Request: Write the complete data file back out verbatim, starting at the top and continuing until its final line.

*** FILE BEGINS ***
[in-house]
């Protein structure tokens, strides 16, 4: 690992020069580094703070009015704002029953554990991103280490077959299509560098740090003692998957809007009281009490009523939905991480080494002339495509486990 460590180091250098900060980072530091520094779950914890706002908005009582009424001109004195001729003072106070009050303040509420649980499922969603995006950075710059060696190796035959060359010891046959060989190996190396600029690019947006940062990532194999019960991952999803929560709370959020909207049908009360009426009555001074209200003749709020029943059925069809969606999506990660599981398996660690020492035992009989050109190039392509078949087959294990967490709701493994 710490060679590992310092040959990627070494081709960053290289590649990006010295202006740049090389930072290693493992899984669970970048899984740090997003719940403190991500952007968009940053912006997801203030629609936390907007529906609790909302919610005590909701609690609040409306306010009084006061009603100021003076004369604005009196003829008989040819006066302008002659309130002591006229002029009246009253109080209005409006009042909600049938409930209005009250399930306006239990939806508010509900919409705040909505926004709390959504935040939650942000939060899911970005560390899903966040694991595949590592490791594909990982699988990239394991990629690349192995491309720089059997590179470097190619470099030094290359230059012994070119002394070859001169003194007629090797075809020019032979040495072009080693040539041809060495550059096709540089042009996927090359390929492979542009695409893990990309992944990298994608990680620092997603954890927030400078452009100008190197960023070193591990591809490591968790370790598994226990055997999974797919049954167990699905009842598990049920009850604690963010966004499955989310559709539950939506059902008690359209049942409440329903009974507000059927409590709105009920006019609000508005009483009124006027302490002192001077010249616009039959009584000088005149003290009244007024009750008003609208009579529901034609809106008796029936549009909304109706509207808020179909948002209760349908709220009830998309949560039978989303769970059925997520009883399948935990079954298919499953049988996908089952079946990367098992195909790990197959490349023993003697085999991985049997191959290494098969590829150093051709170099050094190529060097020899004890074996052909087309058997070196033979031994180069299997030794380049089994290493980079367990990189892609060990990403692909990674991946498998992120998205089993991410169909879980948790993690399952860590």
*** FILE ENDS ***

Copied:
[in-house]
């Protein structure tokens, strides 16, 4: 690992020069580094703070009015704002029953554990991103280490077959299509560098740090003692998957809007009281009490009523939905991480080494002339495509486990 460590180091250098900060980072530091520094779950914890706002908005009582009424001109004195001729003072106070009050303040509420649980499922969603995006950075710059060696190796035959060359010891046959060989190996190396600029690019947006940062990532194999019960991952999803929560709370959020909207049908009360009426009555001074209200003749709020029943059925069809969606999506990660599981398996660690020492035992009989050109190039392509078949087959294990967490709701493994 710490060679590992310092040959990627070494081709960053290289590649990006010295202006740049090389930072290693493992899984669970970048899984740090997003719940403190991500952007968009940053912006997801203030629609936390907007529906609790909302919610005590909701609690609040409306306010009084006061009603100021003076004369604005009196003829008989040819006066302008002659309130002591006229002029009246009253109080209005409006009042909600049938409930209005009250399930306006239990939806508010509900919409705040909505926004709390959504935040939650942000939060899911970005560390899903966040694991595949590592490791594909990982699988990239394991990629690349192995491309720089059997590179470097190619470099030094290359230059012994070119002394070859001169003194007629090797075809020019032979040495072009080693040539041809060495550059096709540089042009996927090359390929492979542009695409893990990309992944990298994608990680620092997603954890927030400078452009100008190197960023070193591990591809490591968790370790598994226990055997999974797919049954167990699905009842598990049920009850604690963010966004499955989310559709539950939506059902008690359209049942409440329903009974507000059927409590709105009920006019609000508005009483009124006027302490002192001077010249616009039959009584000088005149003290009244007024009750008003609208009579529901034609809106008796029936549009909304109706509207808020179909948002209760349908709220009830998309949560039978989303769970059925997520009883399948935990079954298919499953049988996908089952079946990367098992195909790990197959490349023993003697085999991985049997191959290494098969590829150093051709170099050094190529060097020899004890074996052909087309058997070196033979031994180069299997030794380049089994290493980079367990990189892609060990990403692909990674991946498998992120998205089993991410169909879980948790993690399952860590």